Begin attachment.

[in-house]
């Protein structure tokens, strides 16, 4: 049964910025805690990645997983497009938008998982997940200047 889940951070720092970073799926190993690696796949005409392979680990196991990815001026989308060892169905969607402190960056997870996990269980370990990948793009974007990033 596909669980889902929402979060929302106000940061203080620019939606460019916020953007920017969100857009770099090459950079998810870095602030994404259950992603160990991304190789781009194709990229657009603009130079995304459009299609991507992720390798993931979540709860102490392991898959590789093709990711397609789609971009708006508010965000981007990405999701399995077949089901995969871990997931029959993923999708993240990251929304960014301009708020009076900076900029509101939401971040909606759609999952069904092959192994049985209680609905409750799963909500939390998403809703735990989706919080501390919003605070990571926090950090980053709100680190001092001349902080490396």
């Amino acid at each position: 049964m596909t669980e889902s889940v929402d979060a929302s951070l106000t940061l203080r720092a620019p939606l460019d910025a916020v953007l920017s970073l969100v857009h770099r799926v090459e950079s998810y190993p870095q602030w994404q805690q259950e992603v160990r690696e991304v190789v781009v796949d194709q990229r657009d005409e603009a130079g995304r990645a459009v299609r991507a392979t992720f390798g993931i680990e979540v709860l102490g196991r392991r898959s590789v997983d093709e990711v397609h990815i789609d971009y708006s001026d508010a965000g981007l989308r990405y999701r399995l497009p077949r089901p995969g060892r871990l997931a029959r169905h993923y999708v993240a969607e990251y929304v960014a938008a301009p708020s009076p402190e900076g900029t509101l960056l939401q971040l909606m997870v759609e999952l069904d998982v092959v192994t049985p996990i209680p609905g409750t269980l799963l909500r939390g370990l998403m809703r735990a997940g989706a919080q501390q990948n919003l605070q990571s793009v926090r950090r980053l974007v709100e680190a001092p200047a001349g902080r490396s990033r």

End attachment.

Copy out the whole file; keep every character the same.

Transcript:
[in-house]
């Protein structure tokens, strides 16, 4: 049964910025805690990645997983497009938008998982997940200047 889940951070720092970073799926190993690696796949005409392979680990196991990815001026989308060892169905969607402190960056997870996990269980370990990948793009974007990033 596909669980889902929402979060929302106000940061203080620019939606460019916020953007920017969100857009770099090459950079998810870095602030994404259950992603160990991304190789781009194709990229657009603009130079995304459009299609991507992720390798993931979540709860102490392991898959590789093709990711397609789609971009708006508010965000981007990405999701399995077949089901995969871990997931029959993923999708993240990251929304960014301009708020009076900076900029509101939401971040909606759609999952069904092959192994049985209680609905409750799963909500939390998403809703735990989706919080501390919003605070990571926090950090980053709100680190001092001349902080490396």
């Amino acid at each position: 049964m596909t669980e889902s889940v929402d979060a929302s951070l106000t940061l203080r720092a620019p939606l460019d910025a916020v953007l920017s970073l969100v857009h770099r799926v090459e950079s998810y190993p870095q602030w994404q805690q259950e992603v160990r690696e991304v190789v781009v796949d194709q990229r657009d005409e603009a130079g995304r990645a459009v299609r991507a392979t992720f390798g993931i680990e979540v709860l102490g196991r392991r898959s590789v997983d093709e990711v397609h990815i789609d971009y708006s001026d508010a965000g981007l989308r990405y999701r399995l497009p077949r089901p995969g060892r871990l997931a029959r169905h993923y999708v993240a969607e990251y929304v960014a938008a301009p708020s009076p402190e900076g900029t509101l960056l939401q971040l909606m997870v759609e999952l069904d998982v092959v192994t049985p996990i209680p609905g409750t269980l799963l909500r939390g370990l998403m809703r735990a997940g989706a919080q501390q990948n919003l605070q990571s793009v926090r950090r980053l974007v709100e680190a001092p200047a001349g902080r490396s990033r």